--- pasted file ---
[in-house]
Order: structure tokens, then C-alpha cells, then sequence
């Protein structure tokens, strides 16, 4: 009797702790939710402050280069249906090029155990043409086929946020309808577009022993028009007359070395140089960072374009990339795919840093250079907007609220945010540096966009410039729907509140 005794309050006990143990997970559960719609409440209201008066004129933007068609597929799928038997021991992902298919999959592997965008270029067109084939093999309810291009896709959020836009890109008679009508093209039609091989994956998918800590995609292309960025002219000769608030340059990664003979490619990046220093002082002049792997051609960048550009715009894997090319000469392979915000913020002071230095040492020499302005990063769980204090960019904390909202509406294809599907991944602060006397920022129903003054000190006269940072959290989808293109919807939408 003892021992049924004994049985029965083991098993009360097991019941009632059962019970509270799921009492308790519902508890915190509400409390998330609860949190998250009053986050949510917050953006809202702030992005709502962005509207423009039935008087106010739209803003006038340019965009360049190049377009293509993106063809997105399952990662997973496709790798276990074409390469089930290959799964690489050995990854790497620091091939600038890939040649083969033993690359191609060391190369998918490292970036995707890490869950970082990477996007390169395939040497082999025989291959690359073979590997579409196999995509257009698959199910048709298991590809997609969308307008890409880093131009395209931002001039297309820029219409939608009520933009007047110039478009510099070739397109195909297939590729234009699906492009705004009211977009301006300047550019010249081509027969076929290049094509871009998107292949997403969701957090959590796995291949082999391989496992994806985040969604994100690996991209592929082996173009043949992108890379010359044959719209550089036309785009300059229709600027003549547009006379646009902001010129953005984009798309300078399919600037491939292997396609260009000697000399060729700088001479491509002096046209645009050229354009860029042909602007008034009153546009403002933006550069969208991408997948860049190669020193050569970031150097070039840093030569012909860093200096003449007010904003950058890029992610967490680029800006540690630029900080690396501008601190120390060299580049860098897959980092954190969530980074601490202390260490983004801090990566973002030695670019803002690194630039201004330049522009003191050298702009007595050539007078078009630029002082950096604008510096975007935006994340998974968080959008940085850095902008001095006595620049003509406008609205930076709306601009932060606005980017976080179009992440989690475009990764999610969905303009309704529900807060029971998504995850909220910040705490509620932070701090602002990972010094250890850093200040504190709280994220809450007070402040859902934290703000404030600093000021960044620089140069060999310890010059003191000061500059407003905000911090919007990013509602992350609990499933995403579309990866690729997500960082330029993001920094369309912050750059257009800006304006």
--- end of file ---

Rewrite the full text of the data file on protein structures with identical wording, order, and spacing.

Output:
[in-house]
Order: structure tokens, then C-alpha cells, then sequence
């Protein structure tokens, strides 16, 4: 009797702790939710402050280069249906090029155990043409086929946020309808577009022993028009007359070395140089960072374009990339795919840093250079907007609220945010540096966009410039729907509140 005794309050006990143990997970559960719609409440209201008066004129933007068609597929799928038997021991992902298919999959592997965008270029067109084939093999309810291009896709959020836009890109008679009508093209039609091989994956998918800590995609292309960025002219000769608030340059990664003979490619990046220093002082002049792997051609960048550009715009894997090319000469392979915000913020002071230095040492020499302005990063769980204090960019904390909202509406294809599907991944602060006397920022129903003054000190006269940072959290989808293109919807939408 003892021992049924004994049985029965083991098993009360097991019941009632059962019970509270799921009492308790519902508890915190509400409390998330609860949190998250009053986050949510917050953006809202702030992005709502962005509207423009039935008087106010739209803003006038340019965009360049190049377009293509993106063809997105399952990662997973496709790798276990074409390469089930290959799964690489050995990854790497620091091939600038890939040649083969033993690359191609060391190369998918490292970036995707890490869950970082990477996007390169395939040497082999025989291959690359073979590997579409196999995509257009698959199910048709298991590809997609969308307008890409880093131009395209931002001039297309820029219409939608009520933009007047110039478009510099070739397109195909297939590729234009699906492009705004009211977009301006300047550019010249081509027969076929290049094509871009998107292949997403969701957090959590796995291949082999391989496992994806985040969604994100690996991209592929082996173009043949992108890379010359044959719209550089036309785009300059229709600027003549547009006379646009902001010129953005984009798309300078399919600037491939292997396609260009000697000399060729700088001479491509002096046209645009050229354009860029042909602007008034009153546009403002933006550069969208991408997948860049190669020193050569970031150097070039840093030569012909860093200096003449007010904003950058890029992610967490680029800006540690630029900080690396501008601190120390060299580049860098897959980092954190969530980074601490202390260490983004801090990566973002030695670019803002690194630039201004330049522009003191050298702009007595050539007078078009630029002082950096604008510096975007935006994340998974968080959008940085850095902008001095006595620049003509406008609205930076709306601009932060606005980017976080179009992440989690475009990764999610969905303009309704529900807060029971998504995850909220910040705490509620932070701090602002990972010094250890850093200040504190709280994220809450007070402040859902934290703000404030600093000021960044620089140069060999310890010059003191000061500059407003905000911090919007990013509602992350609990499933995403579309990866690729997500960082330029993001920094369309912050750059257009800006304006």